Bluetooth

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Contents

Overview

Bluetooth is an open, wireless communication standard for radio-based data exchange over short distances and PANs. It is manages by the Bluetooth Special Interest Group.


Technical Details

Bluetooth operated from 2402-2480 MHz using up to 79 bands utilizing frequency-hopping spread spectrum technology. This band is within the unlicensed ISM (Industrial, Science, Medical) 2.4GHz band. However, there are various classifications of Bluetooth devices as follows:

ClassMax. PowerMax. Range
Class 1100 mW~100m
Class 22.5 mW~10m
Class 31 mW~1m


Original specifications use Gaussian frequency-shift keying (GFSK) modulation to function. However, Bluetooth 2.0+EDR allows the use of π/4-DQPSK and 8DPSK (Phase Key Shifting techniques). GFSK is classified as Basic Rate (BR), while π/4-DQPSK and 8DPSK are classified as Endhanced Data Rate (EDR).

SpecificationDate Rate
GFSK~1 Mbit/s
π/4-DPSK~2 Mbit/s
8DPSK~3 Mbit/s

Bluetooth operates with a master/slave structure. A master can communicate with up to 7 slaves. Slave devices operate off of the master device's clock. Packets are sent based on clock-time, at 312.5 µs intervals, with each slot taking two intervals. The master will transmit in even slots and the slaves will transmit in odd slots. Packets can be 1, 3, or 5 slots long.

Devices have the ability to switch roles at any time, so any slave can become the master device, but in a given period data can only be transferred between the master and one other device. The master chooses one device at a time, and typically allocates data equally between all connected devices, looping through each device (Round-Robin scheduling). Each small network (piconet) can connect to other piconets to create a scatternet. In this case devices can act as bridges, where one device will be a master for one network while simultaneously being the slave in another.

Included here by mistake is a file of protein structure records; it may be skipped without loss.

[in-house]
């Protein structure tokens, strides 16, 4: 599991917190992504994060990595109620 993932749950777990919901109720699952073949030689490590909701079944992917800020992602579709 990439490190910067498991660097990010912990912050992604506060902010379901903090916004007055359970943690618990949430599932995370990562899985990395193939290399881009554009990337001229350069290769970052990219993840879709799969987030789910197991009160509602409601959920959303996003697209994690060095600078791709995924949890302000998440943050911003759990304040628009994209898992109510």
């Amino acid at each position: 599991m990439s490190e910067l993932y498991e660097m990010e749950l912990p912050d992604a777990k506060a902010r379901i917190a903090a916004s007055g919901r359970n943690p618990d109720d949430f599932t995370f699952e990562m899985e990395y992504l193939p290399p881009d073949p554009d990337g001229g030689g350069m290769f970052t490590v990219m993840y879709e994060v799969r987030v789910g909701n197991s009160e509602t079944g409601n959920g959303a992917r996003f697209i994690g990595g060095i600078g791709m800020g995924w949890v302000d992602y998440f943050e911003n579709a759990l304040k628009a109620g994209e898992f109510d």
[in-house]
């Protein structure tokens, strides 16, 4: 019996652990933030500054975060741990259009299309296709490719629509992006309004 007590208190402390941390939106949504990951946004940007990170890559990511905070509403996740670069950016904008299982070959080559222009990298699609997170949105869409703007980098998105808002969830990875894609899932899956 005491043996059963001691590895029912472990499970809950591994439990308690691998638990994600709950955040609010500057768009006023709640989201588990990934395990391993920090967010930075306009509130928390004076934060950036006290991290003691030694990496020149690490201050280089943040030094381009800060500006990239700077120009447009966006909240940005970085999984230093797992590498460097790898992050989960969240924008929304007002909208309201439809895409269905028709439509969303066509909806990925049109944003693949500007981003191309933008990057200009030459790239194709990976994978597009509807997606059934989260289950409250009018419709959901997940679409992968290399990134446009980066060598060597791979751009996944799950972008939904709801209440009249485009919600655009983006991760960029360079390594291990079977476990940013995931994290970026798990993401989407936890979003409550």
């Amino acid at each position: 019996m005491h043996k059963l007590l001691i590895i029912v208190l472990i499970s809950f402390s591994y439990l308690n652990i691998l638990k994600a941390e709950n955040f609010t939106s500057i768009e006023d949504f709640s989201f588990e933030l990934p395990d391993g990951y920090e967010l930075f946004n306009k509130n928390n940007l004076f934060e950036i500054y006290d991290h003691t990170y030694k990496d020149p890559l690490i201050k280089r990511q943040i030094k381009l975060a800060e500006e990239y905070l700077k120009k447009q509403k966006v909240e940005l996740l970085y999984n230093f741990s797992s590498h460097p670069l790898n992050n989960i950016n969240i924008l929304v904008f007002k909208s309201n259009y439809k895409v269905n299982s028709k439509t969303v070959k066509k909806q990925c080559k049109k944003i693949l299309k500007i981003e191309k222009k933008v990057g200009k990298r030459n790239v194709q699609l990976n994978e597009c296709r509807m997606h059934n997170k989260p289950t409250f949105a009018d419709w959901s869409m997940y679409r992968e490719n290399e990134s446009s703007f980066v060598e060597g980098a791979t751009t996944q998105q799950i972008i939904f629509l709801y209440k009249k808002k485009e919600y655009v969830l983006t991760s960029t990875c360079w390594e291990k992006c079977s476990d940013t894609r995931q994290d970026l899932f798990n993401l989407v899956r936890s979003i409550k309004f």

Interface

Bluetooth contains several mandatory core protocols: LMP (Link Management Protocol), L2CAP (Logical Link Control & Adaptation Protocol), and SDP (Service Discovery Protocol). The HCI (Host/Controller Interface) and RFCOMM (Serial Port Emulation) protocols are widely implemented. A Bluetooth Stack is a particular implementation of the various protocols.

Controller Stack Protocols

  • Asynchronous Connection-Criented [Logical Transport] (ACL)
  • Synchronous Connection Criented (SCO) link
  • Link Management Protocol (LMP)
  • Host/Controller Interface (HCI)
  • Low Energy Link Layer (LE LL)

Host Stack Protocols

  • Logical Link Control and Adaptation Protocol (L2CAP)
  • Bluetooth Network Encapsulation Protocol (BNEP)
  • Radio Frequency Communication (RFCOMM)
  • Service Discovery Protocol (SDP)
  • Telephony Control Protocol (TCP)
  • Audio/visual Control Transport Protocol (AVCTP)
  • Audio/visual Data Transport Protocol (AVDTP)
  • Object Exchange (OBEX)
  • Low Energy Attribute Protocol (ATT)
  • Low Energy Security Manager Protocol (SMP)

Versions

The Bluetooth Special Interest Group has defined several different Bluetooth versions:

  • Bluetooth v1.0 and v1.0B
  • Bluetooth v1.1
  • Bluetooth v1.2
  • Bluetooth v2.0 + EDR (Enhanced Data Rate)
  • Bluetooth v2.1 + EDR (Enhanced Data Rate)
  • Bluetooth v3.0 + HS
  • Bluetooth v4.0


Links


This page is an Article on bildr. Articles are pages that define or explain a concept, method, or generic item.

NOTE: All information contained within this article is pure opinion. Although this article is intended to help people, it may contain faulty or misleading information. This article is not to be considered professional opinion or advice, and is in no way a replacement for reading all safety/instructional documentation. Always remember to protect yourself when handling/using hazardous materials, as well as test new techniques before using them on projects/work intended to be handed in or used.

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